Over 60 year ago Elwood P. Dowd introduced the world to Harvey, an invisible 6’ 3.5” pooka. For those that are not fans of eclectic motion pictures, a pooka is an invisible mystical Celtic creature who is drawn to societal oddballs. Elwood P. Dowg spends his day shuffling through life with his constant companion, whom he introduces to all that will listen at every occasion.

Harvey Jimmy Stewart

While the film has many great lines and scenes, one of the best is when Elwood sister, Veta explains to her daughter how anyone could possibly believe in an invisible rabbit.

“Myrtle Mae, you have a lot to learn and I hope you never learn it”.

Many independent insurance agents operate much like Elwood P. Dowd. They plod along through their live with their own “pooka” (In the case of these insurance agents a “value” proposition) In order to stay in business, they must convince customers of the existence of the invisible benefits of service. To flourish, they need to find and identify prospects that can see value. As with Elwood, the insurance agent soon finds that the world is divided between those that can believe and those that can’t.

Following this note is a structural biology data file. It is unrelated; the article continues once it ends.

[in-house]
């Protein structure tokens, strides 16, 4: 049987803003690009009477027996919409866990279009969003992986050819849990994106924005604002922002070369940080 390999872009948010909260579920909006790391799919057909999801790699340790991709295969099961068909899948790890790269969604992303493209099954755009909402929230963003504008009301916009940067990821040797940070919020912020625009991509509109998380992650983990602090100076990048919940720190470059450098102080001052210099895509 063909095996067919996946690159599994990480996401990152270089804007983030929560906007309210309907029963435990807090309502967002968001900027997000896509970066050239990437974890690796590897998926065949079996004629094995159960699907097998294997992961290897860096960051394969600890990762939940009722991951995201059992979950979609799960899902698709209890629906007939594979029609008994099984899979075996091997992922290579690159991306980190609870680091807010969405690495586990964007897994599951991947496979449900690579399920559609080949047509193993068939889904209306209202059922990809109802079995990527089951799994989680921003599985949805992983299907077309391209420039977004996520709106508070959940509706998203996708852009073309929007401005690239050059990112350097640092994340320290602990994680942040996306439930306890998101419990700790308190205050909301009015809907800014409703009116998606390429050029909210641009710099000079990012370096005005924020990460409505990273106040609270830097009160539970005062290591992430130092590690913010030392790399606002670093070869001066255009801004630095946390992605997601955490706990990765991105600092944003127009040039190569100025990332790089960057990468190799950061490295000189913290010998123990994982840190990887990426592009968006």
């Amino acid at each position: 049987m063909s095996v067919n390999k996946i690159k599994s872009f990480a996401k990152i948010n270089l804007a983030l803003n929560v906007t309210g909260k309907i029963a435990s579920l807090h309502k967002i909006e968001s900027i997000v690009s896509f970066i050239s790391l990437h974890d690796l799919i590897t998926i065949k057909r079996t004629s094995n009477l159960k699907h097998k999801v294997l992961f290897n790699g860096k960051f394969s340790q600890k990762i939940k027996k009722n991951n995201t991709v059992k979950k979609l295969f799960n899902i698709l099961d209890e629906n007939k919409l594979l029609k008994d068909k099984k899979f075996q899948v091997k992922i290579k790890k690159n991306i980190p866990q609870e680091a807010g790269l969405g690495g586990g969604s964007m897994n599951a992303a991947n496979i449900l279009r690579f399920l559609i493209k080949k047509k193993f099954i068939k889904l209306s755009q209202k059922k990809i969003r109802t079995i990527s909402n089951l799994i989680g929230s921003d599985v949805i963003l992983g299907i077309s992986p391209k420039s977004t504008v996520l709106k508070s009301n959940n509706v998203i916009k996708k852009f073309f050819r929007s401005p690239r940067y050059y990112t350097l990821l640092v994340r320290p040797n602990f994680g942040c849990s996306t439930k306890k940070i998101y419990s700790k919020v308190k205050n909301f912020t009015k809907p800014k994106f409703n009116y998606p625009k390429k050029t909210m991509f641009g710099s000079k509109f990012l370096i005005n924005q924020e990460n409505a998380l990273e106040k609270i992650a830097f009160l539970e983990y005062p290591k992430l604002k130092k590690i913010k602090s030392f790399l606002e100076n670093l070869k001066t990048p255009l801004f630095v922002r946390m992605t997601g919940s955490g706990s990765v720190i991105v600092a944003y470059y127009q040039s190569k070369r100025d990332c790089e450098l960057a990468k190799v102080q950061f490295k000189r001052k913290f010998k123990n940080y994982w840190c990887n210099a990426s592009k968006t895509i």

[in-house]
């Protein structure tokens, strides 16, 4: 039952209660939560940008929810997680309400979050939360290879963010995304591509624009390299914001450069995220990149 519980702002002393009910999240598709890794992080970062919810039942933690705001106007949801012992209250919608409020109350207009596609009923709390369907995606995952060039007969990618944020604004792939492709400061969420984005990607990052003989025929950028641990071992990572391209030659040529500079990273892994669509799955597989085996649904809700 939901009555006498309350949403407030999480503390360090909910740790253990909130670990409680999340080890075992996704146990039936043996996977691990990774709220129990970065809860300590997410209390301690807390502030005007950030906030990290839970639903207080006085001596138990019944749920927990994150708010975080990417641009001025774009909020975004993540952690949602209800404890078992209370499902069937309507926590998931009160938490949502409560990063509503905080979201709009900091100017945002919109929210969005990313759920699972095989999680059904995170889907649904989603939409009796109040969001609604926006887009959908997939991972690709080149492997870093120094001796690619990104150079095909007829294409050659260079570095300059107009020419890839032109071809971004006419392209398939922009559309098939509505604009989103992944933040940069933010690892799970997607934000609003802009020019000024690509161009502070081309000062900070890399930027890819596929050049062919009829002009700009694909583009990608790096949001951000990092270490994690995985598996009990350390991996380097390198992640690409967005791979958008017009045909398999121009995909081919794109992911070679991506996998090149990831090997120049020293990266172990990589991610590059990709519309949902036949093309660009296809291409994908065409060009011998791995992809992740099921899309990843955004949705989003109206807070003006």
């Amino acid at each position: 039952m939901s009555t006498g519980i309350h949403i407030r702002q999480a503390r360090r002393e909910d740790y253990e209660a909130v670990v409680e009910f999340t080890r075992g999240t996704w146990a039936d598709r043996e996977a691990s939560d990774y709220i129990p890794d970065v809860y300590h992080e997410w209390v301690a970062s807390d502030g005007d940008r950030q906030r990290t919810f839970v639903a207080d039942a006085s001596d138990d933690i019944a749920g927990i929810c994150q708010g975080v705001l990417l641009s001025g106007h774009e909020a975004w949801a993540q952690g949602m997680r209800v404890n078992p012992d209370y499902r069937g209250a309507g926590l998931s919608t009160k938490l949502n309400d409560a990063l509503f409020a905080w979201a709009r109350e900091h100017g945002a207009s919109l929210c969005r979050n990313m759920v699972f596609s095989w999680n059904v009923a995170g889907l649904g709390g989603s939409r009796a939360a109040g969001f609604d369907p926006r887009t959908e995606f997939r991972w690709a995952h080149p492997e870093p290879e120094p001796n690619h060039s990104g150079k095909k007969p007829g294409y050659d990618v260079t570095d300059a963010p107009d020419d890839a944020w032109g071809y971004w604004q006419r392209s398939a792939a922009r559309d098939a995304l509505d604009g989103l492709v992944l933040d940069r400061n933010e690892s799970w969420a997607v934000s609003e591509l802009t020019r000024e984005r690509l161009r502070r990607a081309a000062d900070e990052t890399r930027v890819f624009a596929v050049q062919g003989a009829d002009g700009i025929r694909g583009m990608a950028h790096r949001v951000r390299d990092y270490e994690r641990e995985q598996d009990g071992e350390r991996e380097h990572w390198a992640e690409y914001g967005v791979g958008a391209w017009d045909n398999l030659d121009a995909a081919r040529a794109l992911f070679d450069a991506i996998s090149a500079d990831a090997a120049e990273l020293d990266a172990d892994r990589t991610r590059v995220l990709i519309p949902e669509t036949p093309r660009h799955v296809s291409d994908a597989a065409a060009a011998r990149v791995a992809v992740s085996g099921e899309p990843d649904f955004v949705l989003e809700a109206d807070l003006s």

Service and value may not seem to be able to blow away the competition, but their irresistible attraction will serve you well. As Elwood explained to Dr. Chumley,

“Years ago my mother used to say to me, she’d say, “In this world, Elwood, you must be” – she always called me Elwood – “In this world, Elwood, you must be oh so smart or oh so pleasant.” Well, for years I was smart. I recommend pleasant. You may quote me.”

Never be afraid to introduce your pooka. If you don’t truly believe, no one else will either.

Little Green Lizards

Have you noticed that direct writing insurance companies spend millions of dollars to create personalities that potential customers can relate to? The diversity of their characters is astonishing! Their Madison Avenue creations include little green lizards, mustached generals or 1950’s inspired sales clerks with names that drip homespun charm.